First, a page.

Catholic leader calls for equal rights for Christians in India
Archbishop Anil Couto heads the Archdiocese of Delhi. On Dec. 11, 2013, he was part of a large protest march in India's capital, with demonstrators demanding equal rights for low-caste Christians and Muslims, known as dalits, or "untouchables."
Approaching the main road from the side lane, the peaceful march became victim of police brutalities, with police beating numerous protestors, including priests and nuns, and blasting people with water cannons loaded with muddy water. Archbishop Couto, alongside other members of the country's Catholic hierarchy, as well as top Protestant and Muslim leaders, was among more than 400 demonstrators who were detained by the police.
Demonstrators demanded that affirmative action with regard to employment in government and the educational system, as well as access to a range of social benefits be granted to Christian and Muslim dalits, just as this quota system benefits Hindu, Buddhist and Sikh dalits.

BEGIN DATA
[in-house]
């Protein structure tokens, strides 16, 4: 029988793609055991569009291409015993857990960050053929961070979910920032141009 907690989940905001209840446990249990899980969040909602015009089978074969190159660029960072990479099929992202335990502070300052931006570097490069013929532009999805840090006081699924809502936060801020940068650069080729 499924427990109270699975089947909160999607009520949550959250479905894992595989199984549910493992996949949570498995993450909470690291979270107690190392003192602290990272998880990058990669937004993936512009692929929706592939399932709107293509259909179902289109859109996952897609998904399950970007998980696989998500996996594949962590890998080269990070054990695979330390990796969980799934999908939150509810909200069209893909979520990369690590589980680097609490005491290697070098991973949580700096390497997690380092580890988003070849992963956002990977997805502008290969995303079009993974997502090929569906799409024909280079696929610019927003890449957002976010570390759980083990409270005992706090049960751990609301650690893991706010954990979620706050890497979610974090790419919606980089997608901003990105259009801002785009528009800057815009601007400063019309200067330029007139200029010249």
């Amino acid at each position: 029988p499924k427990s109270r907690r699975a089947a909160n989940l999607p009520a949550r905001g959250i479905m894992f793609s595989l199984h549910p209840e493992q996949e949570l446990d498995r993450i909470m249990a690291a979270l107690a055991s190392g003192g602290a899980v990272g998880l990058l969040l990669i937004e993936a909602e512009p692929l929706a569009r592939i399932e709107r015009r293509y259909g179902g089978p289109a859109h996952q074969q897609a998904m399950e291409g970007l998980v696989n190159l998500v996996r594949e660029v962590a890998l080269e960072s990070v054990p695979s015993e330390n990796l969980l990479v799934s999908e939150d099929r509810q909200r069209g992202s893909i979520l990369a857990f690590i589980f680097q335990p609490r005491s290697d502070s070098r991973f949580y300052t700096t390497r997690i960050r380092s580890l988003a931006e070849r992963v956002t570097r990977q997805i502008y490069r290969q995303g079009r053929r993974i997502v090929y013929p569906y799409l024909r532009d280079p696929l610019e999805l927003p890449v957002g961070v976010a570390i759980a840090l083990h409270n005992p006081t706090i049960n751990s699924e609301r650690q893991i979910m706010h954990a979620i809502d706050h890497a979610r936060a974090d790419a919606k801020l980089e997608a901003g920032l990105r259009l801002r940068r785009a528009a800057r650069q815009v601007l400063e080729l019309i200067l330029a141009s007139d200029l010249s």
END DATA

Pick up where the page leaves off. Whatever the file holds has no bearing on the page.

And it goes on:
The Indian Constitution prohibits discrimination based on religious affiliation. Dalits account for more than 65 percent of India's 27 million Christians.
Archbishop Couto spoke with Catholic charity Aid to the Church in Need (ACN) on Dec. 18, 2013.
What prompted the protest at this particular time?
We have been holding regular protests demanding equal rights for Christians and Muslims for many years. Plus, Dec. 10 marked the 2013 UN Human Rights Day. This is also a time when the Indian Parliament is in winter session. Our hope was to get the attention of the Government and some political leaders who sympathize with the cause so that the issue might be raised in Parliament, thus building pressure on the government.
How do you explain the highly aggressive response of authorities to the protest, the first time in more than 15 years that such violence was used to quell protests on behalf of Christian and Muslim dalits?